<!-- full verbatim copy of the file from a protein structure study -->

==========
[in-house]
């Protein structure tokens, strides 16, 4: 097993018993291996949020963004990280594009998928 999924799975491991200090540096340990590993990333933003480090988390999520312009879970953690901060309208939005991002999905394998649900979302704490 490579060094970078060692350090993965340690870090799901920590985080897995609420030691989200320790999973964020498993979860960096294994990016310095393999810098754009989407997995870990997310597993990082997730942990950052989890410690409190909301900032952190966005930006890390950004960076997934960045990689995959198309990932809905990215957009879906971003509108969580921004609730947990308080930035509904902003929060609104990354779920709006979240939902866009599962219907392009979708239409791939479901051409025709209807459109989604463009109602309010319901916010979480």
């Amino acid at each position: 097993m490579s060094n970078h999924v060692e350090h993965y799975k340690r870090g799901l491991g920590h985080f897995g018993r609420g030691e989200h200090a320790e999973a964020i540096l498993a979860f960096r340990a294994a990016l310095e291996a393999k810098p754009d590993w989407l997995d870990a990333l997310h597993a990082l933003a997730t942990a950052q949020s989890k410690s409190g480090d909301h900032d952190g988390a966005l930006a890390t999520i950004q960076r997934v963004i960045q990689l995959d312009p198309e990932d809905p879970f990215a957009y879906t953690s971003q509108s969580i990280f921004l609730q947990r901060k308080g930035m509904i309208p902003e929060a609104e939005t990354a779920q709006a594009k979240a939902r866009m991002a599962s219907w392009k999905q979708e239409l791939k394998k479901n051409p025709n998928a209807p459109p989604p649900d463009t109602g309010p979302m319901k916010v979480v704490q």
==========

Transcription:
[in-house]
């Protein structure tokens, strides 16, 4: 097993018993291996949020963004990280594009998928 999924799975491991200090540096340990590993990333933003480090988390999520312009879970953690901060309208939005991002999905394998649900979302704490 490579060094970078060692350090993965340690870090799901920590985080897995609420030691989200320790999973964020498993979860960096294994990016310095393999810098754009989407997995870990997310597993990082997730942990950052989890410690409190909301900032952190966005930006890390950004960076997934960045990689995959198309990932809905990215957009879906971003509108969580921004609730947990308080930035509904902003929060609104990354779920709006979240939902866009599962219907392009979708239409791939479901051409025709209807459109989604463009109602309010319901916010979480």
């Amino acid at each position: 097993m490579s060094n970078h999924v060692e350090h993965y799975k340690r870090g799901l491991g920590h985080f897995g018993r609420g030691e989200h200090a320790e999973a964020i540096l498993a979860f960096r340990a294994a990016l310095e291996a393999k810098p754009d590993w989407l997995d870990a990333l997310h597993a990082l933003a997730t942990a950052q949020s989890k410690s409190g480090d909301h900032d952190g988390a966005l930006a890390t999520i950004q960076r997934v963004i960045q990689l995959d312009p198309e990932d809905p879970f990215a957009y879906t953690s971003q509108s969580i990280f921004l609730q947990r901060k308080g930035m509904i309208p902003e929060a609104e939005t990354a779920q709006a594009k979240a939902r866009m991002a599962s219907w392009k999905q979708e239409l791939k394998k479901n051409p025709n998928a209807p459109p989604p649900d463009t109602g309010p979302m319901k916010v979480v704490q």